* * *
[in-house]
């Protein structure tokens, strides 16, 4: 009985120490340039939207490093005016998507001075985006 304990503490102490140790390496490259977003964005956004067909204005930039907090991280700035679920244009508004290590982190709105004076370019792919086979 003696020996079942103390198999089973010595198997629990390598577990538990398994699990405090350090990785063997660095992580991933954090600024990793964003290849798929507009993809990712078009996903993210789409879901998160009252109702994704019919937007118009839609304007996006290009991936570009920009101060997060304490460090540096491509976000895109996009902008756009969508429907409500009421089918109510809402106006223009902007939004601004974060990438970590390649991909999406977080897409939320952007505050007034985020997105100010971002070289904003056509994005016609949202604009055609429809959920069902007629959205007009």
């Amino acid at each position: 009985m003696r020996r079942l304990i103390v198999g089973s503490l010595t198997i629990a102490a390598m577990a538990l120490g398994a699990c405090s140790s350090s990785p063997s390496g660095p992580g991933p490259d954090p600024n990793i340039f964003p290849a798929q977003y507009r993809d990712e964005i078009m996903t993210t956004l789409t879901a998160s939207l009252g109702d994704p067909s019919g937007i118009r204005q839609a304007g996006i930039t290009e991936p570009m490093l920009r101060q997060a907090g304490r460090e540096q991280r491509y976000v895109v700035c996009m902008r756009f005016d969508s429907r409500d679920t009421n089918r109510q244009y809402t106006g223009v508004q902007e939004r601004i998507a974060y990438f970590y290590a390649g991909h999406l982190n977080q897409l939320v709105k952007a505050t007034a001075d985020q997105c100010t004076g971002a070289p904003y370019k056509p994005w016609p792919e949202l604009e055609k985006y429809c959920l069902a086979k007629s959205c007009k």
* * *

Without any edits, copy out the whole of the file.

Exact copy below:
[in-house]
């Protein structure tokens, strides 16, 4: 009985120490340039939207490093005016998507001075985006 304990503490102490140790390496490259977003964005956004067909204005930039907090991280700035679920244009508004290590982190709105004076370019792919086979 003696020996079942103390198999089973010595198997629990390598577990538990398994699990405090350090990785063997660095992580991933954090600024990793964003290849798929507009993809990712078009996903993210789409879901998160009252109702994704019919937007118009839609304007996006290009991936570009920009101060997060304490460090540096491509976000895109996009902008756009969508429907409500009421089918109510809402106006223009902007939004601004974060990438970590390649991909999406977080897409939320952007505050007034985020997105100010971002070289904003056509994005016609949202604009055609429809959920069902007629959205007009």
């Amino acid at each position: 009985m003696r020996r079942l304990i103390v198999g089973s503490l010595t198997i629990a102490a390598m577990a538990l120490g398994a699990c405090s140790s350090s990785p063997s390496g660095p992580g991933p490259d954090p600024n990793i340039f964003p290849a798929q977003y507009r993809d990712e964005i078009m996903t993210t956004l789409t879901a998160s939207l009252g109702d994704p067909s019919g937007i118009r204005q839609a304007g996006i930039t290009e991936p570009m490093l920009r101060q997060a907090g304490r460090e540096q991280r491509y976000v895109v700035c996009m902008r756009f005016d969508s429907r409500d679920t009421n089918r109510q244009y809402t106006g223009v508004q902007e939004r601004i998507a974060y990438f970590y290590a390649g991909h999406l982190n977080q897409l939320v709105k952007a505050t007034a001075d985020q997105c100010t004076g971002a070289p904003y370019k056509p994005w016609p792919e949202l604009e055609k985006y429809c959920l069902a086979k007629s959205c007009k």